This Thursday, January 23rd, from 10am to 3pm marks the Spring Career Fair. Maybe you attended the Fall Career Fair last semester, maybe this is your first career fair ever, or maybe you’ve been to six and are a pro.
You’re ready to look for internships and jobs and you hear someone tell you to network or start connecting with individuals with like interests, do you know where to start? When thinking about connecting with individuals who share the same interests you do, work for the same company you would like to work for, or are doing things you find awesome, it is always easiest to start speaking with your inner circle, which would include:
Engaging in a practice of reflection can not only provide a chance to slow down and think through your likes and dislikes but also make difficult decisions seem easier. You can see the benefits of reflecting more clearly if you continuously make time for it on a daily basis.
Elana Lyn Gross wrote this article for Skill Crush, I’ve excerpted it and added some Duke- specific thoughts on the dream job search. Gross has great advice on how to explore careers, talk to people to find out about the day-to-day of an industry, and know that it’s totally normal not to have a clear cut path to retirement right now.
How to Find Your Dream Job (When You Don’t Know What You Want)
- Be Yourself
-Try not to be too nervous
-Remember you are interviewing them just as they are interviewing you
- Prepare the same as you would for an in-person interview
-Research the company
Every fall, the campus descends into a corporate frenzy. Immediately after O-Week ends, students in dark suits start popping up all over campus, and the environment at the Career Center becomes increasingly corporate. Until my senior year as a public policy major, I considered myself relatively immune to the consulting rush and stress that accompanies it.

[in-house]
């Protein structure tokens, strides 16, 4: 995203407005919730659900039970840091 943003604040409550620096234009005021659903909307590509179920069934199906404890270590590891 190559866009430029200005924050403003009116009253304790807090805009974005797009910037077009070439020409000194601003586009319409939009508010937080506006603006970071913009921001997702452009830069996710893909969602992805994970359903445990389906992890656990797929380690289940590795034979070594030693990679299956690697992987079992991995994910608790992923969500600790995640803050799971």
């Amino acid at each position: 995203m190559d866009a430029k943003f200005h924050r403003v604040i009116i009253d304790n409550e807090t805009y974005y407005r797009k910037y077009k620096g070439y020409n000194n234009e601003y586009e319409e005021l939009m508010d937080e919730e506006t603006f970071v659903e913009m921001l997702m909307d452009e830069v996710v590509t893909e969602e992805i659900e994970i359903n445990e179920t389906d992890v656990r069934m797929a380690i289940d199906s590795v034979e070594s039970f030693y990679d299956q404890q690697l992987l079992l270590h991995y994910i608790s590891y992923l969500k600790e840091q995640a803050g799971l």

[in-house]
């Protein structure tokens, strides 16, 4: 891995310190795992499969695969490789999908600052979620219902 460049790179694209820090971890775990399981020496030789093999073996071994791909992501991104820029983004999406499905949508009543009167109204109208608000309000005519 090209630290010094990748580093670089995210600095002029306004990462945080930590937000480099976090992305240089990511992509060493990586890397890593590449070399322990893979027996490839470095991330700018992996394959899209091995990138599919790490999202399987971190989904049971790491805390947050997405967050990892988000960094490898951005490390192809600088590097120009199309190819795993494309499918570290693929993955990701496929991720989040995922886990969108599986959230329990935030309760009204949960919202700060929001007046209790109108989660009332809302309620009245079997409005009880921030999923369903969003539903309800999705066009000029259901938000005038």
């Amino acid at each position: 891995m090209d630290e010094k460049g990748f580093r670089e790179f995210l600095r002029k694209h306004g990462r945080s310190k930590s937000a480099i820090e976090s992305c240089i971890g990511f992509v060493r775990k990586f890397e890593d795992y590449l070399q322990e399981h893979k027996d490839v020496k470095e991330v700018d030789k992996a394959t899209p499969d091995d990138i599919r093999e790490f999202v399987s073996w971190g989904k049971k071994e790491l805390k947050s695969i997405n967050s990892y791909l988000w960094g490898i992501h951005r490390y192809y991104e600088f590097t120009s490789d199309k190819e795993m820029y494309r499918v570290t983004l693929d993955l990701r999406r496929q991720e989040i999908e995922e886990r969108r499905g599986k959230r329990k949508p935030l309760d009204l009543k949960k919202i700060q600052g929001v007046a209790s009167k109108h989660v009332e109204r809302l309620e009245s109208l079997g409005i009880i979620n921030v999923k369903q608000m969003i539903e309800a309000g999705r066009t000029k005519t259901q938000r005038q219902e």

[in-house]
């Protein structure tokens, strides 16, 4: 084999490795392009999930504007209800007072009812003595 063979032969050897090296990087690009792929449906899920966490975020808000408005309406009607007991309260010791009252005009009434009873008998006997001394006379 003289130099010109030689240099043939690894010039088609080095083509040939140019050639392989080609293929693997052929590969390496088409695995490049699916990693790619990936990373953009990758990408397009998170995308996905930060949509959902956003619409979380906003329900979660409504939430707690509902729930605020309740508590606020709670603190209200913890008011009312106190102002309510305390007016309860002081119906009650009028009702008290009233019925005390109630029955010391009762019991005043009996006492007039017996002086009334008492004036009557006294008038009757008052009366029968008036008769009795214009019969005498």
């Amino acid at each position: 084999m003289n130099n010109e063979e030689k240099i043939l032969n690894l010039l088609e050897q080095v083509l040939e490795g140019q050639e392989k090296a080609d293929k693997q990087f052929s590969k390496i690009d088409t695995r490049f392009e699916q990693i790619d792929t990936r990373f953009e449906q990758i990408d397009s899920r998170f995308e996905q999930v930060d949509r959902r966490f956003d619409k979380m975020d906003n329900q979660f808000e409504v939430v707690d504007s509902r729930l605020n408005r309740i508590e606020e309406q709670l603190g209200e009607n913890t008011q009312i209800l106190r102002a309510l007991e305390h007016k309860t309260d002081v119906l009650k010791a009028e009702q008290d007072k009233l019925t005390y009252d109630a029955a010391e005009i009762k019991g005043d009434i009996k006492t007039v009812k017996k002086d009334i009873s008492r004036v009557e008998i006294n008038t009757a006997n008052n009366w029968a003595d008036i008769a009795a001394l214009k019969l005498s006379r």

So, I’m a senior now and feeling pretty sentimental. I’ve been thinking a lot recently about my time at Duke, and it somehow feels simultaneously like a blur and a lifetime. When I think about the past three, almost four years, I find it difficult to delineate each step, each decision, that made my Duke experience what it is now.
Skills, not major are what matter along with developing the competencies necessary to thrive in a dynamic environment, whether it be Duke University or a changing work world!
You’ve probably heard the term “cybersecurity” and feel like you understand what that means. As the world becomes more and more technical and interconnected (think Internet of Things) there is a greater need for protection and security with our private information, corporate data and research than ever before. There’s also a need for workers in that space.